Our Bible readings this evening focus on the presence and working of the Holy Spirit. I must confess there is so much I don’t know or understand about the Holy Spirit. I can identify various statements and affirmations relating to the Holy Spirit as presented in Scripture, and through various occasions and seasons in my own experience. Yet I doubt whether any one of us can claim to truly fathom and understand the workings of the Spirit. Yet we are encouraged to seek the Spirit, to be filled with the Spirit, to be in step with the Spirit. In like measure, we are warned against blaspheming the Spirit, and cautioned that it is possible for us to quench the Spirit in our own experience, and in the experience of our church.
Both readings affirm the promise of the Holy Spirit. In the reading from John 16, the Spirit is identified as the Spirit of truth, a Spirit who speaks to us of the things of God, and especially of the glory of Christ and all that is available to us in Christ. God is not silent, and nor does God want us to stay in a state of ignorance or darkness. And when the Spirit speaks, he opens to us a world of glory – we might say, a world of colour against the backdrop of grey bleakness.=
The Epistle reading from Ephesians 1 elaborates on the same theme. It comes as the conclusion of one long sentence, starting in verse 3 and running through to verse 14. It’s too much for our translators, so they break it up to make it more digestible. This is an incredibly rich sentence, weaving the fulness of the spiritual blessings we receive in and through Christ into a glimpse of God’s ultimate plan for this world, culminating in the promise here and now in the form of a down-payment of the Holy Spirit.
Ten times we are told of things that are achieved or provided in, through or under Christ, collectively summarised as the message of the gospel of our salvation.
This passage in Ephesians 1 tells us that a gospel without engagement and receiving of the Holy Spirit is no gospel at all. The Spirit is a seal of our inheritance, that is, of our salvation and place within the kingdom of God. Being in Christ is only possible through the Spirit, and as Ephesians makes clear in subsequent passages, the church does not exist other than being a temple of the Holy Spirit, nor may we live the Christian life both personally as a community of faith except in and through the Spirit.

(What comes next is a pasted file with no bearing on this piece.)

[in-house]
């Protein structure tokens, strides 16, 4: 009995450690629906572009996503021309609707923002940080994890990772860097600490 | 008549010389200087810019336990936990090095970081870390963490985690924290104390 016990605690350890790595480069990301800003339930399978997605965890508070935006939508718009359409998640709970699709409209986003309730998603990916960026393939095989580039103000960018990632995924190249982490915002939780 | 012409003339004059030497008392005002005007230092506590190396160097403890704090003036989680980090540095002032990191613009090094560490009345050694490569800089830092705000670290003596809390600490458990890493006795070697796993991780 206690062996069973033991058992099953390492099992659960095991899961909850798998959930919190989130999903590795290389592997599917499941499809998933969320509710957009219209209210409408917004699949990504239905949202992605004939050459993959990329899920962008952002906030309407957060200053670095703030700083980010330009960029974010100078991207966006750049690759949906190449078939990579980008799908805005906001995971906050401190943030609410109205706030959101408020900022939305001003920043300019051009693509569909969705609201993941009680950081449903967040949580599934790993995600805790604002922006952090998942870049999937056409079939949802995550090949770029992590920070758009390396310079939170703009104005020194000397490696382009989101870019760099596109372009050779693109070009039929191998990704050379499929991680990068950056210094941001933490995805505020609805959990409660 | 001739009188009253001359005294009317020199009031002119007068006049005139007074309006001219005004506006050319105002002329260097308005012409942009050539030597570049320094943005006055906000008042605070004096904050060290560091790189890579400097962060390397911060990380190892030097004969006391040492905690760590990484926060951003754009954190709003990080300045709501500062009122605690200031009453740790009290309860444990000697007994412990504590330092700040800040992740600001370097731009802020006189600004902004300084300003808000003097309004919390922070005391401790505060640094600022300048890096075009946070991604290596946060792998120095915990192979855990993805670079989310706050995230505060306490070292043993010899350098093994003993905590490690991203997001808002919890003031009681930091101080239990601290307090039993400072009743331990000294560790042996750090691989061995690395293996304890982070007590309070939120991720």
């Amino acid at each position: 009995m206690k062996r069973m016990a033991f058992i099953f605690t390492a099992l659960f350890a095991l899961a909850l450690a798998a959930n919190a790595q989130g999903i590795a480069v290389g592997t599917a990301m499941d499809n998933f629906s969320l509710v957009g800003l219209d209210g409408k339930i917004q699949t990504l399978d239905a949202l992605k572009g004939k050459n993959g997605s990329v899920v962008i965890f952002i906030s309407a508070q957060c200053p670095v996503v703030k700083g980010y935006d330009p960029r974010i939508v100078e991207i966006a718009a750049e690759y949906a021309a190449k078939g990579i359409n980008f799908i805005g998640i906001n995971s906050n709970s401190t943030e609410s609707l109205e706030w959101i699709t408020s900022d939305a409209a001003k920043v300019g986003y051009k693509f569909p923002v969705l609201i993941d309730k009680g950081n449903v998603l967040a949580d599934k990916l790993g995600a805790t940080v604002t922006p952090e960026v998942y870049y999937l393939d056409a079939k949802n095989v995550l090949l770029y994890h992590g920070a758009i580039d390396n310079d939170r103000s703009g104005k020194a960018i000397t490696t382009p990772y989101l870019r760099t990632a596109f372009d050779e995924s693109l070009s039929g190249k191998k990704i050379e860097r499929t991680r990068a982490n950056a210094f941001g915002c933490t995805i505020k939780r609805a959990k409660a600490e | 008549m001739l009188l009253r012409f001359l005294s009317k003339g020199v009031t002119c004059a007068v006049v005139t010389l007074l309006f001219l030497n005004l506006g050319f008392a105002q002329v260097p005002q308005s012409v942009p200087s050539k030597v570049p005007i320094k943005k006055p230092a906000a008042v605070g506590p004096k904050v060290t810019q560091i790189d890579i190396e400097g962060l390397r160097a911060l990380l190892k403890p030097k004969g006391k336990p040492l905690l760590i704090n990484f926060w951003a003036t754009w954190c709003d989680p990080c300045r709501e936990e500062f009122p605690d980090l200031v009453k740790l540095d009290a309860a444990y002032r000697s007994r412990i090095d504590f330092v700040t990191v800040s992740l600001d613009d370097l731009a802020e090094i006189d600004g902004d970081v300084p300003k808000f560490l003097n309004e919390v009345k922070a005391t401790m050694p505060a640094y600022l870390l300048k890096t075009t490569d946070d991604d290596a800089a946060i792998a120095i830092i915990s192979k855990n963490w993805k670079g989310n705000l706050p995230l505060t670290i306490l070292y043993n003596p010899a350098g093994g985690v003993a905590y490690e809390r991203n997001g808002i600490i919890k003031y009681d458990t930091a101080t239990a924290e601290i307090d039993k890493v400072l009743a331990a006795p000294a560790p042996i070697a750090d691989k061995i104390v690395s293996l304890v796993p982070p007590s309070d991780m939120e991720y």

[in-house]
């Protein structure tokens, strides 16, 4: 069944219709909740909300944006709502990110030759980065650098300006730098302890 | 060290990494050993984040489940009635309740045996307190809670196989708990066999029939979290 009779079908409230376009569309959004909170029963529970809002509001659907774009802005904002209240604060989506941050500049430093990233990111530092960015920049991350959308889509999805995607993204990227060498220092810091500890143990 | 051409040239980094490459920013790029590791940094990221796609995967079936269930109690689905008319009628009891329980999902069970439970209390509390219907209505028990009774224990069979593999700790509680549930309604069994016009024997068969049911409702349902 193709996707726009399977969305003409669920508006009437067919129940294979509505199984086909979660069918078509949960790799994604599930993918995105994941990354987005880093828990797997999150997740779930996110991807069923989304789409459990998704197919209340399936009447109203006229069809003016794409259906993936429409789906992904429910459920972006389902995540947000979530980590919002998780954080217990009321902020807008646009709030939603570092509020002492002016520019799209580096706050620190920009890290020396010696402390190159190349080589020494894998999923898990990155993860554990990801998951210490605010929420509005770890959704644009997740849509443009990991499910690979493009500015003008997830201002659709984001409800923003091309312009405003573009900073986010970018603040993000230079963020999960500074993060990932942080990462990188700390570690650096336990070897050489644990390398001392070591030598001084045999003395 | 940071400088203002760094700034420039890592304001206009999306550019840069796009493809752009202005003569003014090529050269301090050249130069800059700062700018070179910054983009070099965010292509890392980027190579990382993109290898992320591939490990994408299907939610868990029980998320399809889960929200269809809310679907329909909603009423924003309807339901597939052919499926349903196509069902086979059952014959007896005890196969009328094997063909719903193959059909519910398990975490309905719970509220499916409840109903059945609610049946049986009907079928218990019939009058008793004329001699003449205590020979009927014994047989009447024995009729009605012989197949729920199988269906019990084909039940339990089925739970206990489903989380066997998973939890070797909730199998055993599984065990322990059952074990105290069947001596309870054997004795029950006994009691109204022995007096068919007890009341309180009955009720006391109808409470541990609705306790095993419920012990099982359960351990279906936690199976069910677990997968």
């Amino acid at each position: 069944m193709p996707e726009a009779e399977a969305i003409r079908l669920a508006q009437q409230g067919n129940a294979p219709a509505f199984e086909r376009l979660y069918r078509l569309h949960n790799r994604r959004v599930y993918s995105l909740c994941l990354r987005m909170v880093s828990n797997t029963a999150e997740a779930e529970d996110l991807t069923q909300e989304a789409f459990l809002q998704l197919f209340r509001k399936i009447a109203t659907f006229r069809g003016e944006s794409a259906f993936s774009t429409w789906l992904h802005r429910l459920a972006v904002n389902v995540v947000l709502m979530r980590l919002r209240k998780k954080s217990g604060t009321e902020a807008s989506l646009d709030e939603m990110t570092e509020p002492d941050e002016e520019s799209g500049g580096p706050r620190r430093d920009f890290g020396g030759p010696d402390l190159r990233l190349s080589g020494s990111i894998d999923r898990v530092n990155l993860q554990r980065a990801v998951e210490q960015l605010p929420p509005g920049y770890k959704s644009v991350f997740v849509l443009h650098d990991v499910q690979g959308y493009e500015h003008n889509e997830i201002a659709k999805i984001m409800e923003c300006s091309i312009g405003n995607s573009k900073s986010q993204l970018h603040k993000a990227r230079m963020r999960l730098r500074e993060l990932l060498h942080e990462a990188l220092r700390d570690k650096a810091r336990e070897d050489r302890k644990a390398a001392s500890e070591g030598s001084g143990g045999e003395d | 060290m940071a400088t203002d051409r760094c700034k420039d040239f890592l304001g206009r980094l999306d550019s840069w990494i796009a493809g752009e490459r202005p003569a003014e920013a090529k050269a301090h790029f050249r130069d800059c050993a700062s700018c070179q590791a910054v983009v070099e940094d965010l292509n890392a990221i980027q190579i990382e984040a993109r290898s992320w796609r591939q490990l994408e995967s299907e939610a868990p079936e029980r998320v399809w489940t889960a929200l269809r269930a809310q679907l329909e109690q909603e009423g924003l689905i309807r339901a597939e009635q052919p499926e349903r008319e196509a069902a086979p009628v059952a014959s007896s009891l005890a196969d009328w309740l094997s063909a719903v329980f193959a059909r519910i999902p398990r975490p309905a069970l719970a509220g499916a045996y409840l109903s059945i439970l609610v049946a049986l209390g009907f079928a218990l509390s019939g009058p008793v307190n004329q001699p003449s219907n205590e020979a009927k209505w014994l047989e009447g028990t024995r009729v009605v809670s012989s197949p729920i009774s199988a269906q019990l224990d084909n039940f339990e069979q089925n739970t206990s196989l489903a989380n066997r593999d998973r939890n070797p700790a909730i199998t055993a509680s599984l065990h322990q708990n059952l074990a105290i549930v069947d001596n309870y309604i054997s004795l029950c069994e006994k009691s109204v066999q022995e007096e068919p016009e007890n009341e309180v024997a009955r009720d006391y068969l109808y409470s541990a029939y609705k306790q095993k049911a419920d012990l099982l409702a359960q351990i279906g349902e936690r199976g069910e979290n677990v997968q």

If we view Pleasantville as a type of parable through which we might reflect on our own dreams and experience as a Church looking to find its way in an increasingly disruptive and less than comfortable environment, I wonder how it speaks to you - I’d love to know your thoughts afterwards.
For myself, I am struck by my own desire and need for a fresh inbreaking of the Spirit to bring renewed life and richness. I yearn to become more mindful and aware of the presence and work of God around me. And I especially need to be more confident in trusting God’s activity in that wonderful—if somewhat fearful—world outside our pleasant expressions of church.
To set God’s offering of the Holy Spirit to one side, or at least relegate the Spirit to living out in a backroom somewhere, is to strip the gospel of its power, and to make all our activities and endeavours futile.
But the world of colour has been there all along – it is just that it was not being perceived. Read through the agency of the Spirit, and guided by the mysteries and glories revealed in Scripture, we view the world around us with eyes to see and ears to hear the working of God. Not only empowered and in step with the Spirit, we are drawn into the body of Christ and discover the most awesome truth that the Holy Spirit resides within us, both personally and as a Church.
It is true of every age, but no less true today than at any other time: this is an exciting time to be a follower of Christ and to step up to the mark as a member of his Church. Our life membership fees have been paid in full, and we have received this wonderful down payment of the Spirit. Let us seek a renewed filling of the Holy Spirit, and step out on journeys of faith not quite sure where it will take us, but knowing we have no better an enabler, comforter, advocate and guide.
My prayer for the season ahead of us as a Church is conveyed through one of my favourite short poems by Steve Turner, called Spiritus.
I used to think of you
as a symphony
full of no surprises.
Now I see you as
a saxophone solo
into the night,
a tongue of fire,
flicking in unrepeated
Steve Turner, Up to Date
To which we say, Amen. Or more colloquially, bring it on!